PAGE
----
The Minimum Wage and Consumer Nutrition
Mike Palazzolo & Adithya Pattabhiramaiah
Journal of Marketing Research, forthcoming
The USDA estimates that 1 in 9 U.S. households is “food insecure”: unable to purchase sufficient, or healthy food. Public policy advocates and politicians have pointed to the prevailing federal minimum wage as a culprit, labeling it a “starvation wage.” This study examines whether and to what extent increases to the minimum wage have improved the quantity and nutritional quality of food purchased by minimum wage earners, and what implications these potential changes in consumer behavior have for marketers. We show that households likely to be earning the minimum wage increase their calories purchased in response to minimum wage increases, and that these gains are predominantly found among households purchasing the least amount of food prior to the minimum wage rising. While we do not find evidence that the average household improves the nutritional content of calories purchased, we do find evidence that the least healthful households (as measured by past purchases) buy more healthful foods in response to rising minimum wages. Overall, our findings suggest that higher minimum wages may not only help households afford more calories, but also encourage some households to purchase more healthful calories. Additionally, we find an increased openness among minimum wage households to purchasing new grocery items. This openness to trying previously unpurchased products offers promotion and product line planning opportunities to manufacturers. It also offers retailers with a nutrition-friendly brand image an opportunity to nudge consumers towards purchasing more healthful foods.
Are High-Interest Loans Predatory? Theory and Evidence from Payday Lending
Hunt Allcott et al.
NBER Working Paper, May 2021
It is often argued that people might take on too much high-cost debt because they are present focused and/or overoptimistic about how soon they will repay. We measure borrowers' present focus and overoptimism using an experiment with a large payday lender. Although the most inexperienced quartile of borrowers underestimate their likelihood of future borrowing, the more experienced three quartiles predict correctly on average. This finding contrasts sharply with priors we elicited from 103 payday lending and behavioral economics experts, who believed that the average borrower would be highly overoptimistic about getting out of debt. Borrowers are willing to pay a significant premium for an experimental incentive to avoid future borrowing, which we show implies that they perceive themselves to be time inconsistent. We use borrowers' predicted behavior and valuation of the experimental incentive to estimate a model of present focus and naivete. We then use the model to study common payday lending regulations. In our model, banning payday loans reduces welfare relative to existing regulation, while limits on repeat borrowing might increase welfare by inducing faster repayment that is more consistent with long-run preferences.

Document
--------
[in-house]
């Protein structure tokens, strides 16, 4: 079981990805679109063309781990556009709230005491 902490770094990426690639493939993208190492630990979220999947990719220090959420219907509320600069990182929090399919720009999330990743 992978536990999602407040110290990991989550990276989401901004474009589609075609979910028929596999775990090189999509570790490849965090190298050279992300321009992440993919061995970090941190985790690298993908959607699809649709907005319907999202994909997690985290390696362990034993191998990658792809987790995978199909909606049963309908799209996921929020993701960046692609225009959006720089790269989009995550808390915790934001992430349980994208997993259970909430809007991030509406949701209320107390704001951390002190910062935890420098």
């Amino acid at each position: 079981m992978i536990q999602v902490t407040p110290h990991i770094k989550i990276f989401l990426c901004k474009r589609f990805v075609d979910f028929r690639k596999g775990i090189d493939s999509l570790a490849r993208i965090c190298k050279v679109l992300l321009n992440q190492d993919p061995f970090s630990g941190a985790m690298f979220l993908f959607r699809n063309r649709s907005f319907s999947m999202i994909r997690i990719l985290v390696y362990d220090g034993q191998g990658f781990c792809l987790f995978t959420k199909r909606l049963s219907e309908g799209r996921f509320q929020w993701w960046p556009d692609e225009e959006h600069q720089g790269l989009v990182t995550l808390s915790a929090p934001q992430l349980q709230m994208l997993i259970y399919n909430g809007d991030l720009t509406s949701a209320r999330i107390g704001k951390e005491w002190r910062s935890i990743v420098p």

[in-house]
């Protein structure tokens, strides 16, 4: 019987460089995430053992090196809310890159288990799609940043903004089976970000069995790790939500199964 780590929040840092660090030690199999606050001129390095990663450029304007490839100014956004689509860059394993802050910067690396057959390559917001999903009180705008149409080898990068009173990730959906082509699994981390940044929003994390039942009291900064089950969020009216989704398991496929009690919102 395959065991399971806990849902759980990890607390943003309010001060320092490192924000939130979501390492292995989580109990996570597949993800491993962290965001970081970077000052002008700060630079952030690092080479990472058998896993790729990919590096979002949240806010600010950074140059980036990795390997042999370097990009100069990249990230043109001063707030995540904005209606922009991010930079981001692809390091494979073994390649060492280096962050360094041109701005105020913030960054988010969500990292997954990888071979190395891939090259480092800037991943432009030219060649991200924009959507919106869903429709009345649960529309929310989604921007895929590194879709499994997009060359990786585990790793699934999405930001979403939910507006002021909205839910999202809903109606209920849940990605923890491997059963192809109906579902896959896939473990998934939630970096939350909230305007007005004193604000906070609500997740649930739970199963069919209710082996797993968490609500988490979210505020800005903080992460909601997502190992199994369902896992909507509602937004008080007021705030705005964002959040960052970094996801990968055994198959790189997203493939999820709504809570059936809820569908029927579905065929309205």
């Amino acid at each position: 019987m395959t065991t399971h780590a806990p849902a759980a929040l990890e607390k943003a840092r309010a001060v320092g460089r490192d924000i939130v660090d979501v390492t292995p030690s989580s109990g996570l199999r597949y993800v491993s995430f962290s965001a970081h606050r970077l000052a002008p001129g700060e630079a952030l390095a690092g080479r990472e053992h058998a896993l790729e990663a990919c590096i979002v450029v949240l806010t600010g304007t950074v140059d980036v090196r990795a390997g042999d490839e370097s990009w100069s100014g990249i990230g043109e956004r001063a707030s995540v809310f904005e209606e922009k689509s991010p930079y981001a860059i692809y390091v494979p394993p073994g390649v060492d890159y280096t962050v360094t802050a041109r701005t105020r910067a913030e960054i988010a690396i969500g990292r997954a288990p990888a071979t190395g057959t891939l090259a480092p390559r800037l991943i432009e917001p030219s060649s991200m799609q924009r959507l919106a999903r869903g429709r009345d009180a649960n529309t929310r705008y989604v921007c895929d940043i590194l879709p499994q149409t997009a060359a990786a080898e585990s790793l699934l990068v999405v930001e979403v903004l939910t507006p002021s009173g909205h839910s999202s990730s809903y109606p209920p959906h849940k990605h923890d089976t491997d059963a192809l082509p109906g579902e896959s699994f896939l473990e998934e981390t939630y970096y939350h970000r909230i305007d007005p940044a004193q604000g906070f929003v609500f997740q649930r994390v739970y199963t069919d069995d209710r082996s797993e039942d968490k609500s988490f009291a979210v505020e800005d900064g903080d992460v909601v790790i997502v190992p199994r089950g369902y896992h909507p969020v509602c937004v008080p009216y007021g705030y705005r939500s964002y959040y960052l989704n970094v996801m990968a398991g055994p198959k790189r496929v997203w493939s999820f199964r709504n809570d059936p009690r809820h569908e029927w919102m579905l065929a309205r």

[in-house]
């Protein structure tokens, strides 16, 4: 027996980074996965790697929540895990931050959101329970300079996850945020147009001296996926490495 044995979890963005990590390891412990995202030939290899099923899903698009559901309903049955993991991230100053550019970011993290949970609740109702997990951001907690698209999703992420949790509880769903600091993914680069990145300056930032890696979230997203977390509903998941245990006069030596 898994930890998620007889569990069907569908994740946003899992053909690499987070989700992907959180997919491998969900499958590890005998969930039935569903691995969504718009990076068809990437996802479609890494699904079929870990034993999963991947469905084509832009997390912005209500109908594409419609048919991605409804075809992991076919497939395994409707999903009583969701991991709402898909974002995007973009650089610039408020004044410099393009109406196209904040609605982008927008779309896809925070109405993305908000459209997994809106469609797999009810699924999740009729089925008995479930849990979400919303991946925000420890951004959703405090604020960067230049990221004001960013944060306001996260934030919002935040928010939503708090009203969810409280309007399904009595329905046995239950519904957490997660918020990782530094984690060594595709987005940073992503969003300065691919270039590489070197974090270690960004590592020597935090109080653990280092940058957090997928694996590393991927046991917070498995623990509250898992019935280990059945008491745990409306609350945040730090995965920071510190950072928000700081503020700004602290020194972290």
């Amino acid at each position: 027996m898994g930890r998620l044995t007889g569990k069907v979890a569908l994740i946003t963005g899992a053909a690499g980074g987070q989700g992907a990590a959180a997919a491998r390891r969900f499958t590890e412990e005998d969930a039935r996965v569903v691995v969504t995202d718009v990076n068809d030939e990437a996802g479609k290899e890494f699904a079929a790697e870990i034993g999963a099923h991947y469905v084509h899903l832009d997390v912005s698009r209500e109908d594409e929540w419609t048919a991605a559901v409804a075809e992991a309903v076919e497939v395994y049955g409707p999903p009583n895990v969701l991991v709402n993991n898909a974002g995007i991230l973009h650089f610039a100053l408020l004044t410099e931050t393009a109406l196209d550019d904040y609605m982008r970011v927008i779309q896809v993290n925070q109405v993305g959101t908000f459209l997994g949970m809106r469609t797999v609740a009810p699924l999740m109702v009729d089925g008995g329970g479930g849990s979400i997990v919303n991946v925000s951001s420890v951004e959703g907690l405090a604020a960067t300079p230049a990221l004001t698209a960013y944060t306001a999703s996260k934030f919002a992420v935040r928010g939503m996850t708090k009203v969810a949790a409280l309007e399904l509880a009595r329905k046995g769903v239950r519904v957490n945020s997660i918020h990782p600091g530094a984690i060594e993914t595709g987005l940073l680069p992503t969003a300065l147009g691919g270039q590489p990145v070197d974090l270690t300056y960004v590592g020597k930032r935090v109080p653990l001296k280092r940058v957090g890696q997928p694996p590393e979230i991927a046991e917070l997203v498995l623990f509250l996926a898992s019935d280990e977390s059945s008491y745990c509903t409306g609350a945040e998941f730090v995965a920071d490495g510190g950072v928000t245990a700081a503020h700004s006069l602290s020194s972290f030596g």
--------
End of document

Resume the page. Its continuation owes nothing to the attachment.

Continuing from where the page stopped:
Labor Unions and American Poverty
Tom VanHeuvelen & David Brady
ILR Review, forthcoming
American poverty research largely neglects labor unions. The authors use individual-level panel data, incorporate both household union membership and state-level union density, and analyze both working poverty and working-aged poverty (among households led by 18- to 64-year-olds). They estimate three-way fixed effects (person, year, and state) and fixed-effects individual slopes models on the Panel Study of Income Dynamics (PSID), 1976–2015. They exploit the higher quality income data in the Cross-National Equivalent File — an extension of the PSID — to measure relative (<50% of median in current year) and anchored (<50% of median in 1976) poverty. Both union membership and state union density have statistically and substantively significant negative relationships with relative and anchored working and working-aged poverty. Household union membership and state union density significantly negatively interact, augmenting the poverty-reducing effects of each. Higher state union density spills over to reduce poverty among non-union households, and there is no evidence that higher state union density worsens poverty for non-union households or undermines employment.
Temporal Instability of Risk Preference among the Poor: Evidence from Payday Cycles
Mika Akesaka et al.
NBER Working Paper, May 2021
The poor live paycheck to paycheck and are repeatedly exposed to strong cyclical income fluctuations. We investigate whether such income fluctuations affect risk preference among the poor. If risk preference temporarily changes around payday, optimal decisions made before payday may no longer be optimal afterward, which could reinforce poverty. By exploiting Social Security payday cycles in the US, we find that risk preference among the poor relying heavily on Social Security changes around payday. Rather than cognitive decline before payday, the deterioration of mental health and relative deprivation may play a role. We find similar evidence among the Japanese elderly.